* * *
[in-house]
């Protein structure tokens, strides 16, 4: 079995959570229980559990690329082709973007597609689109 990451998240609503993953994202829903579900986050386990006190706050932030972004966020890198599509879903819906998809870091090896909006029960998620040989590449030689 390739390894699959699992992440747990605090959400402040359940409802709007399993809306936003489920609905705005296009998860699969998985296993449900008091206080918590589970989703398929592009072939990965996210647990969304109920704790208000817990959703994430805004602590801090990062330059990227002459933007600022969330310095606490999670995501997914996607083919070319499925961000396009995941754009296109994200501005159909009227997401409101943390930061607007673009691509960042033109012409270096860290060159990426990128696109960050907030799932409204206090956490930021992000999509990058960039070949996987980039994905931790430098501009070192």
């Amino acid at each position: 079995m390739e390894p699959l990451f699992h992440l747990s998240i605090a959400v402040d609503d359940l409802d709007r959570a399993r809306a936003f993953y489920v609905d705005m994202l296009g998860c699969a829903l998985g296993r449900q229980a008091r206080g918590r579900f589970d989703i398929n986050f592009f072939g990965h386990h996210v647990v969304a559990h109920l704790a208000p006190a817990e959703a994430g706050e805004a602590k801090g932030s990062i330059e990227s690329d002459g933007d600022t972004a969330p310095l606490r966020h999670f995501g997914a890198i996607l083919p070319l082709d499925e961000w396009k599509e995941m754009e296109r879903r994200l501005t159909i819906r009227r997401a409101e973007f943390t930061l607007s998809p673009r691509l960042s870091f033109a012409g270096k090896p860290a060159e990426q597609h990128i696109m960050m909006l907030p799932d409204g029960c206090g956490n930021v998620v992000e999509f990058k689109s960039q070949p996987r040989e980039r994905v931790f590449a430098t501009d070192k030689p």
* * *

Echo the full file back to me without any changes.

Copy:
[in-house]
């Protein structure tokens, strides 16, 4: 079995959570229980559990690329082709973007597609689109 990451998240609503993953994202829903579900986050386990006190706050932030972004966020890198599509879903819906998809870091090896909006029960998620040989590449030689 390739390894699959699992992440747990605090959400402040359940409802709007399993809306936003489920609905705005296009998860699969998985296993449900008091206080918590589970989703398929592009072939990965996210647990969304109920704790208000817990959703994430805004602590801090990062330059990227002459933007600022969330310095606490999670995501997914996607083919070319499925961000396009995941754009296109994200501005159909009227997401409101943390930061607007673009691509960042033109012409270096860290060159990426990128696109960050907030799932409204206090956490930021992000999509990058960039070949996987980039994905931790430098501009070192």
């Amino acid at each position: 079995m390739e390894p699959l990451f699992h992440l747990s998240i605090a959400v402040d609503d359940l409802d709007r959570a399993r809306a936003f993953y489920v609905d705005m994202l296009g998860c699969a829903l998985g296993r449900q229980a008091r206080g918590r579900f589970d989703i398929n986050f592009f072939g990965h386990h996210v647990v969304a559990h109920l704790a208000p006190a817990e959703a994430g706050e805004a602590k801090g932030s990062i330059e990227s690329d002459g933007d600022t972004a969330p310095l606490r966020h999670f995501g997914a890198i996607l083919p070319l082709d499925e961000w396009k599509e995941m754009e296109r879903r994200l501005t159909i819906r009227r997401a409101e973007f943390t930061l607007s998809p673009r691509l960042s870091f033109a012409g270096k090896p860290a060159e990426q597609h990128i696109m960050m909006l907030p799932d409204g029960c206090g956490n930021v998620v992000e999509f990058k689109s960039q070949p996987r040989e980039r994905v931790f590449a430098t501009d070192k030689p």